Teaching Beginner Judo Players

Teaching Beginner Judo Players

For this post, I will be covering the beginning to technique introduction for both Tachiwaza and Newaza. 

Learning Judo in the beginning, regardless of a student's age, can be very overwhelming. The way a new judoka has to learn to move their bodies, rotate their hips, and use their hands is a new experience and unlike any other sport or activity.

So when I teach it is with the goal of developing skills to learn advanced judo in the future.

For example, before I would never let my students participate in randori, it is crucial that the student is comfortable taking falls before participating in randori. Ukemi has to be one of the first judo skills a student learns to truly enjoy their experience on the mat and ensures a healthy and safe Judo career.

TACHIWAZA

When I teach Tachiwaza techniques, I start with one forward throw and one backward throw. The forward throw is to help students learn how to turn their body 180 degrees. I personally prefer Tai Otoshi or Seoi Nage. Along with turning their body, each of the techniques help with different types of Kuzushi skills. These skills being developed early help establish a strong foundation for future learning.

For backward throws, I teach Osoto Gari because it helps introduce different foot positions, leg positions, and balance. The sweeping of the leg while pointing the toe while balancing on one leg helps with developing Ashi Waza and will be a healthy challenge for new judoka.

NEWAZA

Newaza is as equally as important as Tachiwaza, the two pins I start with are Kesa Gatame & Kuzure Kesa Gatame. When teaching Kesa Gatame I explain the importance of grabbing the sleeve and hooking your other arm around the head to turn their partner onto their back and similarly for Kuzure Kesa Gatame. These pins and turnovers seem very simple but it helps reinforce fundamental judo skills.

Technique Development was the topic of our coaches call this month but as always, I will be open to questions and other topics as well. We will be adding video examples on how to develop a technique and what the end product should look like. 

It is my hope as Head Coach at the American Judo System that we can bring coaches together from all levels, dojos, and the country to share the knowledge we have. Our team is full of coaches who are eager to grow the sport from the basic level to the elite level. We are also unique in the fact that Jimmy Pedro and I, have experience in coaching all the areas aforementioned (day one to Olympic podium) and we are excited to share our experience and systems with you. I also hope that you will share your knowledge and experience with us because if we are going to grow judo we must work together!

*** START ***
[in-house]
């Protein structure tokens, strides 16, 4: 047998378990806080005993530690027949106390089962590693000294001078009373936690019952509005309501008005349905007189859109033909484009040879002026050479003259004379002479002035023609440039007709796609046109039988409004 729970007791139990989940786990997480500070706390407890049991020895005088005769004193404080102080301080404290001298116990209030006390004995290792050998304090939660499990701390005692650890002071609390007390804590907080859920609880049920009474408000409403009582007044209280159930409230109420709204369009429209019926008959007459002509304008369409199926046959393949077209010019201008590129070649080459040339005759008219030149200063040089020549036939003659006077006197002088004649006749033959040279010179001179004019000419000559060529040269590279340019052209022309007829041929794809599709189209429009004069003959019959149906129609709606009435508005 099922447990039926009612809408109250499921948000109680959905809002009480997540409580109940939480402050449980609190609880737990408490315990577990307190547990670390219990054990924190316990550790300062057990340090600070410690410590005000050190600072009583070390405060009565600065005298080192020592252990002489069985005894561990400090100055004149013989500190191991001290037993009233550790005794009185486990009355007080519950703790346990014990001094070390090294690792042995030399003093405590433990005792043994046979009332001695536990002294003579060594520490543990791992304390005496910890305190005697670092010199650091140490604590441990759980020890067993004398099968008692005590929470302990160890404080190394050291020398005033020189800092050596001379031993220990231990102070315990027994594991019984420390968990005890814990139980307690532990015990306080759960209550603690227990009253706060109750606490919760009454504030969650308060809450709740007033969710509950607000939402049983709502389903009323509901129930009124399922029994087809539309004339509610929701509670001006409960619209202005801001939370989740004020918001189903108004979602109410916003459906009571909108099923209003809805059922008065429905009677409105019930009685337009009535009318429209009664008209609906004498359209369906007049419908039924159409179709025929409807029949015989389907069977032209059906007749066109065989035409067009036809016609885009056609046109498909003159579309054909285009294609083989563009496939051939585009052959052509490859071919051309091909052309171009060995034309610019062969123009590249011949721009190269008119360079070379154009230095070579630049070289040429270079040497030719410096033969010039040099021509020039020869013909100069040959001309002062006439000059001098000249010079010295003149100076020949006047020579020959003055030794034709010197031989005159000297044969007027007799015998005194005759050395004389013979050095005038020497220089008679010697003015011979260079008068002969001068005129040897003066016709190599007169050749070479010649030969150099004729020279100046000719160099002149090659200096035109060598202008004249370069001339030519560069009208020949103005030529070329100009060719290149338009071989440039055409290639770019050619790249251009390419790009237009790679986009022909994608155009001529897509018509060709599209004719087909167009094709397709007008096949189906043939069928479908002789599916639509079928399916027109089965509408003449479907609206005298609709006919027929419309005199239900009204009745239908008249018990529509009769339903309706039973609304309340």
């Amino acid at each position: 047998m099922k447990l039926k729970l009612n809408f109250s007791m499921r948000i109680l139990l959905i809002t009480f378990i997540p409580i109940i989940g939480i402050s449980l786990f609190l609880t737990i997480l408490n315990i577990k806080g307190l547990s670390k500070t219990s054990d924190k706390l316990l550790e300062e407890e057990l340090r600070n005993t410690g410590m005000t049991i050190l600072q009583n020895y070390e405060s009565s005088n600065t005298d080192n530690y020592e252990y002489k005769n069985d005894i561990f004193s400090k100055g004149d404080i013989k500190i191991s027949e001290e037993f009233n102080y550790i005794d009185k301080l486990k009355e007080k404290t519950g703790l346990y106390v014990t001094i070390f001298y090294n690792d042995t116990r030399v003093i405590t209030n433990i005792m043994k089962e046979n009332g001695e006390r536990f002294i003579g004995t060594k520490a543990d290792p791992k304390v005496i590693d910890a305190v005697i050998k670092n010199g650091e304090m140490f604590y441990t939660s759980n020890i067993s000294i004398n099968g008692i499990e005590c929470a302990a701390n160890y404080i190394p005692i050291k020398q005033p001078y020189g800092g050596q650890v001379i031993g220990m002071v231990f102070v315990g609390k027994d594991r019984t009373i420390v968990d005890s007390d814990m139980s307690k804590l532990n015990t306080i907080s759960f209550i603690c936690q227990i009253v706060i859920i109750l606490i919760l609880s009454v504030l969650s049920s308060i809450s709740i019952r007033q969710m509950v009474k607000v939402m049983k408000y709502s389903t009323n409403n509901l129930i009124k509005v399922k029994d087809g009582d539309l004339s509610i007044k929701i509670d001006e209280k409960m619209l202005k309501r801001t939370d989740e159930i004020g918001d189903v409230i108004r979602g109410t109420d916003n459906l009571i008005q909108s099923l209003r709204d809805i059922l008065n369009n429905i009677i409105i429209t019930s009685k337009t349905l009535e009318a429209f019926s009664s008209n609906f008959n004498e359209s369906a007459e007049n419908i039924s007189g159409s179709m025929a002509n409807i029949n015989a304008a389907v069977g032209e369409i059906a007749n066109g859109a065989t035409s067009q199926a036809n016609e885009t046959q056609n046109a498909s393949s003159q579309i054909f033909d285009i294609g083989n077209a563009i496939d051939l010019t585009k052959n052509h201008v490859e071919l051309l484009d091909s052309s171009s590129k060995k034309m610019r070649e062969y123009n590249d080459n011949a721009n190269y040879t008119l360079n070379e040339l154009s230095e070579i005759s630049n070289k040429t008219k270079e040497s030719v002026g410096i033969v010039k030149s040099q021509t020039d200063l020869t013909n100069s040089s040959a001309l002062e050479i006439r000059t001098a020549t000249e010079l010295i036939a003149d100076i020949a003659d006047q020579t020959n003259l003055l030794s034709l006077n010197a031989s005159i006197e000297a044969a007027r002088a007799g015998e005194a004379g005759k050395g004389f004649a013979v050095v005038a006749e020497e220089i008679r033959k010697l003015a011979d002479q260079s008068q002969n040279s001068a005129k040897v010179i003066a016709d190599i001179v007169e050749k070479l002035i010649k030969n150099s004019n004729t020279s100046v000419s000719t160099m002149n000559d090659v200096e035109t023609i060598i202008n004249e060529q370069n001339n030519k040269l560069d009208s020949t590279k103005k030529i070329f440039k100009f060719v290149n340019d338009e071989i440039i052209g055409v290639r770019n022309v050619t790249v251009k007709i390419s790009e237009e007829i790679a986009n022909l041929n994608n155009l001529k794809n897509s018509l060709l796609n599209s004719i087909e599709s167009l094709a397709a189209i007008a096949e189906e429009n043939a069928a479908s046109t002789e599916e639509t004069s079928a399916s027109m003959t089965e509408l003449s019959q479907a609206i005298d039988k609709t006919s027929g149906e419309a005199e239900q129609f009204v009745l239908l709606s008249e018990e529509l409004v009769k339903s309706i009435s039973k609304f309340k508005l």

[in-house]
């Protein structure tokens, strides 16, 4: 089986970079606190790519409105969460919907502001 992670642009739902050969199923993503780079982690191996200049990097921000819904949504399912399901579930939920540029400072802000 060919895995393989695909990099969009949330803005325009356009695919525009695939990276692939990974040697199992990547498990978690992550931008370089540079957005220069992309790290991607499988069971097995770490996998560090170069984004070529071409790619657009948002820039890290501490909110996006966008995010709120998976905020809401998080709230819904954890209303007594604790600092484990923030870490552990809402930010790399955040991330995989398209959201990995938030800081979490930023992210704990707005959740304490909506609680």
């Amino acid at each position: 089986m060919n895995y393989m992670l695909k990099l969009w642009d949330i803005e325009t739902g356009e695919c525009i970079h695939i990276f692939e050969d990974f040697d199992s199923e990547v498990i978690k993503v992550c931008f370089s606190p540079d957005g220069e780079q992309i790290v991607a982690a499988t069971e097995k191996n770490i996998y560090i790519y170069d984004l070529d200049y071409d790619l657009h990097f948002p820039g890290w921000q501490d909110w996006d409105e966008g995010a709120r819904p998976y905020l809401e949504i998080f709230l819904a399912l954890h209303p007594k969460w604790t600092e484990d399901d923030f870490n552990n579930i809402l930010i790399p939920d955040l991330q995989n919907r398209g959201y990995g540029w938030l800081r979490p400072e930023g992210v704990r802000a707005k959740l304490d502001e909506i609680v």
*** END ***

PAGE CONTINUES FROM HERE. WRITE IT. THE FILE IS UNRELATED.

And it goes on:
Thank you for your time and I look forward to working with you! 

See you on the tatami! 

Steve Cohen

US Olympian & US Olympic Coach

Head Coach, American Judo System

  1. Please email me at Steve@americanjudo.com with any questions, comments, or topics you may want me to cover.

About Steve Cohen

Steve Cohen has been doing judo for over 60 years. Starting judo at the age of 5, Steve had a long successful competitive career ending in 1988 at the Seoul, Korea Olympics. Steve along with his brother, Irwin ran a successful judo program in Illinois producing the first Olympic Silver Medalist and first Junior World Champion for the United States. They also had many athletes on Pan American Games Teams, World Teams, and Olympic Teams. Throughout the years they ran local, regional, and national tournaments. Every Summer, they held a camp where the best youth and junior judo athletes in the country would come to learn and develop, and the best senior judo athletes would attend, teach, and train. Many of those young athletes that attended went on to great success as competitors. Steve became the National Coach for the United States in the 1990’s becoming the Head Junior National Coach for 4 years and following that became the Head Senior National Coach which included being named the Head Coach for the 2000 US Olympic Team. Steve is still active in coaching and developing athletes out of Illinois and works with athletes all over the country. 

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